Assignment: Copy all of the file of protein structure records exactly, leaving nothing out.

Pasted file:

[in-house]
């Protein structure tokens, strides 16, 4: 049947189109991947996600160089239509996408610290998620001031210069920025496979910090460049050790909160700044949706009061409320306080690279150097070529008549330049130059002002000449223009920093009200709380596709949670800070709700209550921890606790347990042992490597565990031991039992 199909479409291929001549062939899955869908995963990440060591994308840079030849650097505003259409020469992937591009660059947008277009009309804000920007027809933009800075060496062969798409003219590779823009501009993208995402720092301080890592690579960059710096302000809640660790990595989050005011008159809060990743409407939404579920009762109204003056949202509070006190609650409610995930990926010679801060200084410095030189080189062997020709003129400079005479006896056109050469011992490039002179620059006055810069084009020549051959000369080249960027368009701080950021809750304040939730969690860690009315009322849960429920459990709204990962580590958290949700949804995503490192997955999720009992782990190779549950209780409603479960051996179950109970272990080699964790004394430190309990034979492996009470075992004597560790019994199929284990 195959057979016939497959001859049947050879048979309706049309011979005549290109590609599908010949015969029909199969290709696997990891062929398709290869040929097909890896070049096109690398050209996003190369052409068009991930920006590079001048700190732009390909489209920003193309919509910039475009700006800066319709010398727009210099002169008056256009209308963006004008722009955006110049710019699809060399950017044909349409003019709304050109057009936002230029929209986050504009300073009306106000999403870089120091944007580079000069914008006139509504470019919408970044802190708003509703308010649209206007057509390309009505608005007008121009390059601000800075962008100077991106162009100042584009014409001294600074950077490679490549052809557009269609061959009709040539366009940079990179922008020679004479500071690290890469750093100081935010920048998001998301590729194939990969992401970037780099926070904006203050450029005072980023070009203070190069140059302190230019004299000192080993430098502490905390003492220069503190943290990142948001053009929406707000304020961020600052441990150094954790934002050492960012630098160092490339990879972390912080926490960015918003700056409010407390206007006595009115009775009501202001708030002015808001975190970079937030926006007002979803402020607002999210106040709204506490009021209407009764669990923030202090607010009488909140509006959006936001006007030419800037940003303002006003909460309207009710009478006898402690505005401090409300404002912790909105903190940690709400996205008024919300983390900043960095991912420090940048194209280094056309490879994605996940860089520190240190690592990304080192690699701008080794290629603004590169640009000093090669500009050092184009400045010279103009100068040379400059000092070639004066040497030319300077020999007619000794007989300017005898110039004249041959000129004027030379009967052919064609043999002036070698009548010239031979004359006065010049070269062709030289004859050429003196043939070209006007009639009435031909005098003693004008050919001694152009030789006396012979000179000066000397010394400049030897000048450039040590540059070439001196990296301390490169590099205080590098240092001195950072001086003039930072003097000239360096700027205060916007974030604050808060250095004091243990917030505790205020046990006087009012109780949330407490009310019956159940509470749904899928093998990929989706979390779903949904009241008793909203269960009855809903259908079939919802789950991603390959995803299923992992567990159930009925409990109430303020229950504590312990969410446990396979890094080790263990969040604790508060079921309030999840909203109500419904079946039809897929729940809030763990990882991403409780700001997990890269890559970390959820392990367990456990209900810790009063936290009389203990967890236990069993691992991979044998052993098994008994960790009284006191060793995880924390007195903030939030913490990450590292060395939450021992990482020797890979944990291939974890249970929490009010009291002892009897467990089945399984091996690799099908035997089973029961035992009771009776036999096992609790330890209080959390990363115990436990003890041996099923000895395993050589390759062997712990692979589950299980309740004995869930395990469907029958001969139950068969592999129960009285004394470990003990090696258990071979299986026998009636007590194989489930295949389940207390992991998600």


[in-house]
């Protein structure tokens, strides 16, 4: 049947189109991947996600160089239509996408610290998620001031210069920025496979910090460049050790909160700044949706009061409320306080690279150097070529008549330049130059002002000449223009920093009200709380596709949670800070709700209550921890606790347990042992490597565990031991039992 199909479409291929001549062939899955869908995963990440060591994308840079030849650097505003259409020469992937591009660059947008277009009309804000920007027809933009800075060496062969798409003219590779823009501009993208995402720092301080890592690579960059710096302000809640660790990595989050005011008159809060990743409407939404579920009762109204003056949202509070006190609650409610995930990926010679801060200084410095030189080189062997020709003129400079005479006896056109050469011992490039002179620059006055810069084009020549051959000369080249960027368009701080950021809750304040939730969690860690009315009322849960429920459990709204990962580590958290949700949804995503490192997955999720009992782990190779549950209780409603479960051996179950109970272990080699964790004394430190309990034979492996009470075992004597560790019994199929284990 195959057979016939497959001859049947050879048979309706049309011979005549290109590609599908010949015969029909199969290709696997990891062929398709290869040929097909890896070049096109690398050209996003190369052409068009991930920006590079001048700190732009390909489209920003193309919509910039475009700006800066319709010398727009210099002169008056256009209308963006004008722009955006110049710019699809060399950017044909349409003019709304050109057009936002230029929209986050504009300073009306106000999403870089120091944007580079000069914008006139509504470019919408970044802190708003509703308010649209206007057509390309009505608005007008121009390059601000800075962008100077991106162009100042584009014409001294600074950077490679490549052809557009269609061959009709040539366009940079990179922008020679004479500071690290890469750093100081935010920048998001998301590729194939990969992401970037780099926070904006203050450029005072980023070009203070190069140059302190230019004299000192080993430098502490905390003492220069503190943290990142948001053009929406707000304020961020600052441990150094954790934002050492960012630098160092490339990879972390912080926490960015918003700056409010407390206007006595009115009775009501202001708030002015808001975190970079937030926006007002979803402020607002999210106040709204506490009021209407009764669990923030202090607010009488909140509006959006936001006007030419800037940003303002006003909460309207009710009478006898402690505005401090409300404002912790909105903190940690709400996205008024919300983390900043960095991912420090940048194209280094056309490879994605996940860089520190240190690592990304080192690699701008080794290629603004590169640009000093090669500009050092184009400045010279103009100068040379400059000092070639004066040497030319300077020999007619000794007989300017005898110039004249041959000129004027030379009967052919064609043999002036070698009548010239031979004359006065010049070269062709030289004859050429003196043939070209006007009639009435031909005098003693004008050919001694152009030789006396012979000179000066000397010394400049030897000048450039040590540059070439001196990296301390490169590099205080590098240092001195950072001086003039930072003097000239360096700027205060916007974030604050808060250095004091243990917030505790205020046990006087009012109780949330407490009310019956159940509470749904899928093998990929989706979390779903949904009241008793909203269960009855809903259908079939919802789950991603390959995803299923992992567990159930009925409990109430303020229950504590312990969410446990396979890094080790263990969040604790508060079921309030999840909203109500419904079946039809897929729940809030763990990882991403409780700001997990890269890559970390959820392990367990456990209900810790009063936290009389203990967890236990069993691992991979044998052993098994008994960790009284006191060793995880924390007195903030939030913490990450590292060395939450021992990482020797890979944990291939974890249970929490009010009291002892009897467990089945399984091996690799099908035997089973029961035992009771009776036999096992609790330890209080959390990363115990436990003890041996099923000895395993050589390759062997712990692979589950299980309740004995869930395990469907029958001969139950068969592999129960009285004394470990003990090696258990071979299986026998009636007590194989489930295949389940207390992991998600």